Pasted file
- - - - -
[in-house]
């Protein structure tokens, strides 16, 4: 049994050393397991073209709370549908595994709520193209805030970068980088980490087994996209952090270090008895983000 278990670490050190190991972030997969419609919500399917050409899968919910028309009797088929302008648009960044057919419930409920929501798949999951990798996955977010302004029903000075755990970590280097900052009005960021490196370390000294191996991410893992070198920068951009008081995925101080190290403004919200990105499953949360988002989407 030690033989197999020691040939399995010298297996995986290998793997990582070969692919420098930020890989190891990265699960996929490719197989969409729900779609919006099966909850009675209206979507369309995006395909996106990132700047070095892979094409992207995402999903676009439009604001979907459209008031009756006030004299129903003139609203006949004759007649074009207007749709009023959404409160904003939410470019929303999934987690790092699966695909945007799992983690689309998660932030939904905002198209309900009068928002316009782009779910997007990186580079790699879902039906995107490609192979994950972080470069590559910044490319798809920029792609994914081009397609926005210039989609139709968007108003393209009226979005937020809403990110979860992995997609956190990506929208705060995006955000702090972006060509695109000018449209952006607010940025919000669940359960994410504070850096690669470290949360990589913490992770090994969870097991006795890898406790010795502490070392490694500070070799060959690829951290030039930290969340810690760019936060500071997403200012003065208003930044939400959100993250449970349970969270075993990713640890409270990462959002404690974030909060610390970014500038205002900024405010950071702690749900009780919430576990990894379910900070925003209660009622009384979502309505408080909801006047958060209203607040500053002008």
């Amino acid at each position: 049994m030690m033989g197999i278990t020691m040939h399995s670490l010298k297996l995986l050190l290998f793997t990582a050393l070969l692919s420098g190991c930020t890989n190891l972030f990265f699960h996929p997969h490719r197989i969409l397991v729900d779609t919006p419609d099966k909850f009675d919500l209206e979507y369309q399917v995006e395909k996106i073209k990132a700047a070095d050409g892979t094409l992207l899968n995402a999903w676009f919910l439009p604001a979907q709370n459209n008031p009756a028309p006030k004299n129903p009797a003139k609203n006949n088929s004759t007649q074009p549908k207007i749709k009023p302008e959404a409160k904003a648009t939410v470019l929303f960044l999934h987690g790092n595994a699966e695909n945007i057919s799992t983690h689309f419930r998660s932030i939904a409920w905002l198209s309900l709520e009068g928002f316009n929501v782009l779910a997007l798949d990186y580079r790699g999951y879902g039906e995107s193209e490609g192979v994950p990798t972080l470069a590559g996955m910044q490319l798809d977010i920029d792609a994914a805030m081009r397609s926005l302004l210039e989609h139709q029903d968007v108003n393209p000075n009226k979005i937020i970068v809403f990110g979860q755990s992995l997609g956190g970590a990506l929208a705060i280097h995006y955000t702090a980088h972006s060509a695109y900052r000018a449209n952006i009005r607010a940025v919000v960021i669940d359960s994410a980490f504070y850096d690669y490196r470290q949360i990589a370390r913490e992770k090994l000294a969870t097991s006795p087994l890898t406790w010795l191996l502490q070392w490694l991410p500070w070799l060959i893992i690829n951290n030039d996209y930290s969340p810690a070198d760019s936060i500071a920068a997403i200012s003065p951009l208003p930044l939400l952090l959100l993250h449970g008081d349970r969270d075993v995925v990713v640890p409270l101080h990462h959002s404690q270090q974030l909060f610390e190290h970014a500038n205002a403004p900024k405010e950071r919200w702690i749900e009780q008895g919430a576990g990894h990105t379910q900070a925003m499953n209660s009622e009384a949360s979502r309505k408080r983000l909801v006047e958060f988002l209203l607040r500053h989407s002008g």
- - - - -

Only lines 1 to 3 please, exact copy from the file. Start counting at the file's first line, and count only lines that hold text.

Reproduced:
[in-house]
């Protein structure tokens, strides 16, 4: 049994050393397991073209709370549908595994709520193209805030970068980088980490087994996209952090270090008895983000 278990670490050190190991972030997969419609919500399917050409899968919910028309009797088929302008648009960044057919419930409920929501798949999951990798996955977010302004029903000075755990970590280097900052009005960021490196370390000294191996991410893992070198920068951009008081995925101080190290403004919200990105499953949360988002989407 030690033989197999020691040939399995010298297996995986290998793997990582070969692919420098930020890989190891990265699960996929490719197989969409729900779609919006099966909850009675209206979507369309995006395909996106990132700047070095892979094409992207995402999903676009439009604001979907459209008031009756006030004299129903003139609203006949004759007649074009207007749709009023959404409160904003939410470019929303999934987690790092699966695909945007799992983690689309998660932030939904905002198209309900009068928002316009782009779910997007990186580079790699879902039906995107490609192979994950972080470069590559910044490319798809920029792609994914081009397609926005210039989609139709968007108003393209009226979005937020809403990110979860992995997609956190990506929208705060995006955000702090972006060509695109000018449209952006607010940025919000669940359960994410504070850096690669470290949360990589913490992770090994969870097991006795890898406790010795502490070392490694500070070799060959690829951290030039930290969340810690760019936060500071997403200012003065208003930044939400959100993250449970349970969270075993990713640890409270990462959002404690974030909060610390970014500038205002900024405010950071702690749900009780919430576990990894379910900070925003209660009622009384979502309505408080909801006047958060209203607040500053002008």
């Amino acid at each position: 049994m030690m033989g197999i278990t020691m040939h399995s670490l010298k297996l995986l050190l290998f793997t990582a050393l070969l692919s420098g190991c930020t890989n190891l972030f990265f699960h996929p997969h490719r197989i969409l397991v729900d779609t919006p419609d099966k909850f009675d919500l209206e979507y369309q399917v995006e395909k996106i073209k990132a700047a070095d050409g892979t094409l992207l899968n995402a999903w676009f919910l439009p604001a979907q709370n459209n008031p009756a028309p006030k004299n129903p009797a003139k609203n006949n088929s004759t007649q074009p549908k207007i749709k009023p302008e959404a409160k904003a648009t939410v470019l929303f960044l999934h987690g790092n595994a699966e695909n945007i057919s799992t983690h689309f419930r998660s932030i939904a409920w905002l198209s309900l709520e009068g928002f316009n929501v782009l779910a997007l798949d990186y580079r790699g999951y879902g039906e995107s193209e490609g192979v994950p990798t972080l470069a590559g996955m910044q490319l798809d977010i920029d792609a994914a805030m081009r397609s926005l302004l210039e989609h139709q029903d968007v108003n393209p000075n009226k979005i937020i970068v809403f990110g979860q755990s992995l997609g956190g970590a990506l929208a705060i280097h995006y955000t702090a980088h972006s060509a695109y900052r000018a449209n952006i009005r607010a940025v919000v960021i669940d359960s994410a980490f504070y850096d690669y490196r470290q949360i990589a370390r913490e992770k090994l000294a969870t097991s006795p087994l890898t406790w010795l191996l502490q070392w490694l991410p500070w070799l060959i893992i690829n951290n030039d996209y930290s969340p810690a070198d760019s936060i500071a920068a997403i200012s003065p951009l208003p930044l939400l952090l959100l993250h449970g008081d349970r969270d075993v995925v990713v640890p409270l101080h990462h959002s404690q270090q974030l909060f610390e190290h970014a500038n205002a403004p900024k405010e950071r919200w702690i749900e009780q008895g919430a576990g990894h990105t379910q900070a925003m499953n209660s009622e009384a949360s979502r309505k408080r983000l909801v006047e958060f988002l209203l607040r500053h989407s002008g």